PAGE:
But experts say not using them would lower people's quality of life,,
TUESDAY, March 2 (HealthDay News) -- Powerful drugs that treat the anemia caused by kidney failure yield mixed results, depending on the severity of the anemia, a new study has shown.
People on dialysis with severe anemia, according to the study, tend to live longer when given high doses of the drugs -- known as erythropoiesis-stimulating agents (ESAs) and marketed as Epogen, Procrit and Aranesp. But it found that the drugs increase the risk for dying prematurely among people with mild anemia.
ESAs, which increase the production of red blood cells, are approved by the U.S. Food and Drug Administration to treat the anemia caused by cancer chemotherapy and AIDS drugs as well as kidney failure. But safety concerns have limited their use, especially among cancer patients.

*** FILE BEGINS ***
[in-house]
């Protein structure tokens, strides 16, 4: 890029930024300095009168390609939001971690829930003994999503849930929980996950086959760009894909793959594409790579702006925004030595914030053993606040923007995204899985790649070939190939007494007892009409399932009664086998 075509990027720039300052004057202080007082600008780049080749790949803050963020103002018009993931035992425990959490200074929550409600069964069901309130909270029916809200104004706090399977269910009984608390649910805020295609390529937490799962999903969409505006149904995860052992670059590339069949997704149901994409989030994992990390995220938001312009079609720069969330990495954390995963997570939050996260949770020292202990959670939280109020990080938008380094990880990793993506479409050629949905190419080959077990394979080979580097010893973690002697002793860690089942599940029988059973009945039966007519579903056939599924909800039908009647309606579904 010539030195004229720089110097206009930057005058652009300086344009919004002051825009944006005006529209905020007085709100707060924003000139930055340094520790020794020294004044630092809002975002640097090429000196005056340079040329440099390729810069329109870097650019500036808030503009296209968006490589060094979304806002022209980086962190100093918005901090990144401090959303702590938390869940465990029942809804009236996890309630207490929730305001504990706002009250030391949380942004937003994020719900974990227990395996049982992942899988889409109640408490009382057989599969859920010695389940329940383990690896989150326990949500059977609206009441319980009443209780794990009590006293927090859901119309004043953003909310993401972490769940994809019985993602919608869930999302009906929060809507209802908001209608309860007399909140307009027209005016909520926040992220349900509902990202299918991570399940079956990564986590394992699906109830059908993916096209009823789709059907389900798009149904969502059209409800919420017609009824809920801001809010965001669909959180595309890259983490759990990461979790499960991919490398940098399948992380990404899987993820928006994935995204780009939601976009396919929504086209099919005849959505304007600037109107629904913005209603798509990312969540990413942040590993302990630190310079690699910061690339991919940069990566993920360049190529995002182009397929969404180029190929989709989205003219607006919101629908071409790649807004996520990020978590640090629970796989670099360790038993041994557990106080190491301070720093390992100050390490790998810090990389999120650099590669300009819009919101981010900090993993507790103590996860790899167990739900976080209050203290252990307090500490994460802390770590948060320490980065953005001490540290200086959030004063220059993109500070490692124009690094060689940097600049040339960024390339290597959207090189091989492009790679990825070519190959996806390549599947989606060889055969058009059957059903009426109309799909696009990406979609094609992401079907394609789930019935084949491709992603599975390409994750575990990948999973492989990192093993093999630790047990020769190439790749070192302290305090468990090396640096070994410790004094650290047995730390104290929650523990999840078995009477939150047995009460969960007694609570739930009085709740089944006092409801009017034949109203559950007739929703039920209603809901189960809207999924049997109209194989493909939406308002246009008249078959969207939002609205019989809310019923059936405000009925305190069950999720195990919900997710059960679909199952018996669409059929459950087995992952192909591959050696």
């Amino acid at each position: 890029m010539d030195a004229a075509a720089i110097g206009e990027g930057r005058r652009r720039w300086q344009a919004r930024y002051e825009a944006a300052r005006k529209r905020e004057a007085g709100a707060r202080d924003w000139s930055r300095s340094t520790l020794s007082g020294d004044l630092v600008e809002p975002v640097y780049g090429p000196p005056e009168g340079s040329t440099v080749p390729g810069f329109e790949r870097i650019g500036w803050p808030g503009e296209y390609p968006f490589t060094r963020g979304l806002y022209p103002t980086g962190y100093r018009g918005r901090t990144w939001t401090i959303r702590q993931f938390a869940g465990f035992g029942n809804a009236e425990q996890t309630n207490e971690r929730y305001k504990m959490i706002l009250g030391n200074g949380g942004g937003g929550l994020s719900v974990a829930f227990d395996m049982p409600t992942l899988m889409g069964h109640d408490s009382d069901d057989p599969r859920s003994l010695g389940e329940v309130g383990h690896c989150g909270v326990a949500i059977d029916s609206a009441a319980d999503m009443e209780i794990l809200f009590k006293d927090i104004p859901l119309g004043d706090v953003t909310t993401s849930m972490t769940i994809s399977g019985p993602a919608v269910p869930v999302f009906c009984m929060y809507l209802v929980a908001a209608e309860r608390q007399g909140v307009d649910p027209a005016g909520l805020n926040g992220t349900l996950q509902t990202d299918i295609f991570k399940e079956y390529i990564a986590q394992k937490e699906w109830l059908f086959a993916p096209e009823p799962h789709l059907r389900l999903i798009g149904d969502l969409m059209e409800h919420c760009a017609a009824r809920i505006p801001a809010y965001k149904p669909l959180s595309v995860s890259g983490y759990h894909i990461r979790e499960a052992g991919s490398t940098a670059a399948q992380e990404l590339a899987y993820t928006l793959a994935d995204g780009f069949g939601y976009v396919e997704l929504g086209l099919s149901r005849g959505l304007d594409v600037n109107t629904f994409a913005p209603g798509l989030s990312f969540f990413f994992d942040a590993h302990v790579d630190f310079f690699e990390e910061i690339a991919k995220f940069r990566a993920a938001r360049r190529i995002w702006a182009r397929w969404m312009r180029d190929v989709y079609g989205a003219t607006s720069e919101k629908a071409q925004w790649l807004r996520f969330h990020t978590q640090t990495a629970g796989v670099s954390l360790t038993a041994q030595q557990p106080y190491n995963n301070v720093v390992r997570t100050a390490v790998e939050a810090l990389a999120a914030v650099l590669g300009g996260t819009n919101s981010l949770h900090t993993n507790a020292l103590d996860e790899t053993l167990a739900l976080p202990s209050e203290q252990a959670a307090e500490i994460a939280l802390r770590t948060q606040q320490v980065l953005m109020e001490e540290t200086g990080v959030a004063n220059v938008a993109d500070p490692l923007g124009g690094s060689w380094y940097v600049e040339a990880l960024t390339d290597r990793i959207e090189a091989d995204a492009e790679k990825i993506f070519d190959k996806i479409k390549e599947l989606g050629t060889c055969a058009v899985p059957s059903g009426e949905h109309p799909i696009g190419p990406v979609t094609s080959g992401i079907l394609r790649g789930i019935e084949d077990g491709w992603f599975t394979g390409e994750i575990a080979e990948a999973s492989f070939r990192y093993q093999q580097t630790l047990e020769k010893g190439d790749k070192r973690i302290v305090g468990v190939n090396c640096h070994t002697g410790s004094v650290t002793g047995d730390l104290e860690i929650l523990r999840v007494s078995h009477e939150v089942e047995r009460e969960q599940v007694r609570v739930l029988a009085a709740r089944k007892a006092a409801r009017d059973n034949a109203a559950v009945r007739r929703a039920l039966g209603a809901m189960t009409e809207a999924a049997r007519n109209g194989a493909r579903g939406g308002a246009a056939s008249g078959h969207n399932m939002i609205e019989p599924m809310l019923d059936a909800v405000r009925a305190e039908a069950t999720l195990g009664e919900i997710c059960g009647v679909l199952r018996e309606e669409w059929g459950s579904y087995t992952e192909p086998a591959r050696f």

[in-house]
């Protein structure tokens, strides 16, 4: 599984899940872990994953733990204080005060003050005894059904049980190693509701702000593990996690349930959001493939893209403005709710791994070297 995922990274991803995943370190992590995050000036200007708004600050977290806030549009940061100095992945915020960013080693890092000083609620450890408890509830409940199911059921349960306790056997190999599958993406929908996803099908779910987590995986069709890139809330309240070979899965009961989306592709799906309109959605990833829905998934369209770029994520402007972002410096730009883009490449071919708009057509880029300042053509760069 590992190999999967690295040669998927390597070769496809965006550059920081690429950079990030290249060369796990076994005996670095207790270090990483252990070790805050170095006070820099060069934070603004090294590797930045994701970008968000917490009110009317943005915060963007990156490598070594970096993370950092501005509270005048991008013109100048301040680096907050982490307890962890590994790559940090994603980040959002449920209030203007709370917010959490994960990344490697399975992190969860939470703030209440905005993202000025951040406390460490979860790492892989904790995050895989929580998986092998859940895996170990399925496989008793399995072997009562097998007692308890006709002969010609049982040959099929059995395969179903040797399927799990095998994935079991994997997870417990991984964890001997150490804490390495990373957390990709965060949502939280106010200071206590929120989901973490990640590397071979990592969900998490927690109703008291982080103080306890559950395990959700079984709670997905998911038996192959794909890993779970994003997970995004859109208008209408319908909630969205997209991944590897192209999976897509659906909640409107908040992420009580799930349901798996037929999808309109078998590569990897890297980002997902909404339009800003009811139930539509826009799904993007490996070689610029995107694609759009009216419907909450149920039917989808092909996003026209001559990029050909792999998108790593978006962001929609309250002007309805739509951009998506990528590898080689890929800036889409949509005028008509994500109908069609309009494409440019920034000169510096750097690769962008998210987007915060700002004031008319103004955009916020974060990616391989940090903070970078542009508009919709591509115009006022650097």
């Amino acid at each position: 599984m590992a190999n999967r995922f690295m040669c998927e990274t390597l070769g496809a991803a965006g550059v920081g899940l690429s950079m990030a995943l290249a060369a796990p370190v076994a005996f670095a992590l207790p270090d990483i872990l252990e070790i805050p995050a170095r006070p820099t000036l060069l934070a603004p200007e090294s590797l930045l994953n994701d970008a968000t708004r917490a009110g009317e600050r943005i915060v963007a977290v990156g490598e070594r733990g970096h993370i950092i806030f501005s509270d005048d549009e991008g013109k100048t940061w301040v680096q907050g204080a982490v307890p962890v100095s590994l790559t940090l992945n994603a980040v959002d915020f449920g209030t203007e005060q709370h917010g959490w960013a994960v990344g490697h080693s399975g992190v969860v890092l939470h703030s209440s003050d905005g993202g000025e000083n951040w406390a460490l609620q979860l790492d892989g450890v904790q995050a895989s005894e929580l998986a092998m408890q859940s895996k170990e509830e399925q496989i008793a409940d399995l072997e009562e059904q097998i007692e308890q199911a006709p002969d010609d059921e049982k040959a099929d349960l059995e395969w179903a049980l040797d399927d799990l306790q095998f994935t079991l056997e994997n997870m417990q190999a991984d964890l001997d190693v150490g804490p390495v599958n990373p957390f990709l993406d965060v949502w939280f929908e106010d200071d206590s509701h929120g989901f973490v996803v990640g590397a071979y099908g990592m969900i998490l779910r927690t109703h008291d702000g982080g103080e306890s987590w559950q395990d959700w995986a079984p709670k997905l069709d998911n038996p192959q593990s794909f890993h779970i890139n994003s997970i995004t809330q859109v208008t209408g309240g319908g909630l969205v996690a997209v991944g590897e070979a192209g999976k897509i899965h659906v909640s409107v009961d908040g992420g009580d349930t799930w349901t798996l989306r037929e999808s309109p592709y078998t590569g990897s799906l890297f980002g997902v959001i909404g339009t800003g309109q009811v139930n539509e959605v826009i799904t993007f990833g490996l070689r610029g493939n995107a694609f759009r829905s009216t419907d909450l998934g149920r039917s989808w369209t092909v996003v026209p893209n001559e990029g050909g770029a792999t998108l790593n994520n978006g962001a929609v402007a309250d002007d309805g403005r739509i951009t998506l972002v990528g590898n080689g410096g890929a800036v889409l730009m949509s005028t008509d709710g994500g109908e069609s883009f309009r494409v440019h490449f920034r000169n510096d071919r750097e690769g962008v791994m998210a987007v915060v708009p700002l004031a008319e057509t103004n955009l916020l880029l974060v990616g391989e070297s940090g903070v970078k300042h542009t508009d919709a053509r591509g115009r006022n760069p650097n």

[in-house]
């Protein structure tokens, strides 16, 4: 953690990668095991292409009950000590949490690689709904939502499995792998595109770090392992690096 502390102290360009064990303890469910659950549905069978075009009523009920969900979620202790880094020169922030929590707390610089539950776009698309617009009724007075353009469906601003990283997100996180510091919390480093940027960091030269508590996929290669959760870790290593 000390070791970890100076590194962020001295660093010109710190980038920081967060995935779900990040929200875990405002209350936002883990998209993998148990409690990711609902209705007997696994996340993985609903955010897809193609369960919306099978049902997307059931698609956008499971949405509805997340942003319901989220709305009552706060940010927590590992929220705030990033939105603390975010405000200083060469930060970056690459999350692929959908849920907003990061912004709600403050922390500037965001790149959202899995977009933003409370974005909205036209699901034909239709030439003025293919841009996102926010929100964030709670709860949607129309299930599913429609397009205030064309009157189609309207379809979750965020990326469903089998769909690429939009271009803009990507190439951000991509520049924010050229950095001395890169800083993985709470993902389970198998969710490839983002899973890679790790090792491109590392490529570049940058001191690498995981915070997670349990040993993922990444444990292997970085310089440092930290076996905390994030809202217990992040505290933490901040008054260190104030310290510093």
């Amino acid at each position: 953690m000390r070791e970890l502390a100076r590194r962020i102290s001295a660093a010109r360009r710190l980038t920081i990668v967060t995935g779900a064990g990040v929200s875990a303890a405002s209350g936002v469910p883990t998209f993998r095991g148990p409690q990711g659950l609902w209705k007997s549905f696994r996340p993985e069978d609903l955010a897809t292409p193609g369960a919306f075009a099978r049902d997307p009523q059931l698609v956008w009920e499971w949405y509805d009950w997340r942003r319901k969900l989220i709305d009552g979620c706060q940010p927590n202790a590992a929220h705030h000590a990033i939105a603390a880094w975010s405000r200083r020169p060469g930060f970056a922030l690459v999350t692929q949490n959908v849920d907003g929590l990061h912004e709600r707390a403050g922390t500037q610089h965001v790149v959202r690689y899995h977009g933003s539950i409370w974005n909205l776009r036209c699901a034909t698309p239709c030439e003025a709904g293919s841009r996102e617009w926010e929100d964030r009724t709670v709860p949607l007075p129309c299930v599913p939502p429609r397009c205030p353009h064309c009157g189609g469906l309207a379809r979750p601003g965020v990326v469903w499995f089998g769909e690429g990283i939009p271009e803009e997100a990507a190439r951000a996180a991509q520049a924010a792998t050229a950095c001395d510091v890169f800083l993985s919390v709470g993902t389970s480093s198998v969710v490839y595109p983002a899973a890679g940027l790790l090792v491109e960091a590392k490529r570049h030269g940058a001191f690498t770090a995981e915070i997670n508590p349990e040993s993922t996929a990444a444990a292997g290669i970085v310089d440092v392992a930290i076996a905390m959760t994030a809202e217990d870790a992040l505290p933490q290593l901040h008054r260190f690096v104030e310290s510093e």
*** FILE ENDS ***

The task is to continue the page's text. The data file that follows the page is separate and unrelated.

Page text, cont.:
Over the next few months, the FDA and the U.S. Centers for Medicare and Medicaid Services plan to review the use of ESAs in the treatment of anemic people with kidney disease. The researchers noted that ESAs are the most expensive drugs approved by Medicare for people needing long-term dialysis, with the agency spending about $2 billion a year on them.
"ESAs are the mainstay of treatment in these patients," said study author Dr. Wolfgang C. Winkelmayer, an associate professor of nephrology at Stanford University School of Medicine. "Almost 95 percent of those patients receive them."
By taking ESAs, people on dialysis who are anemic need fewer blood transfusions.
"What we did learn from our study," Winkelmayer said, "is that there is actually a benefit in mortality if you treat aggressively at the low end of hematocrits," which refers to the percent of blood that's made up of red cells.
"These findings clearly justify the use of ESAs beyond just to avoid transfusions, and using ESA might be good practice," he said.
The findings are re
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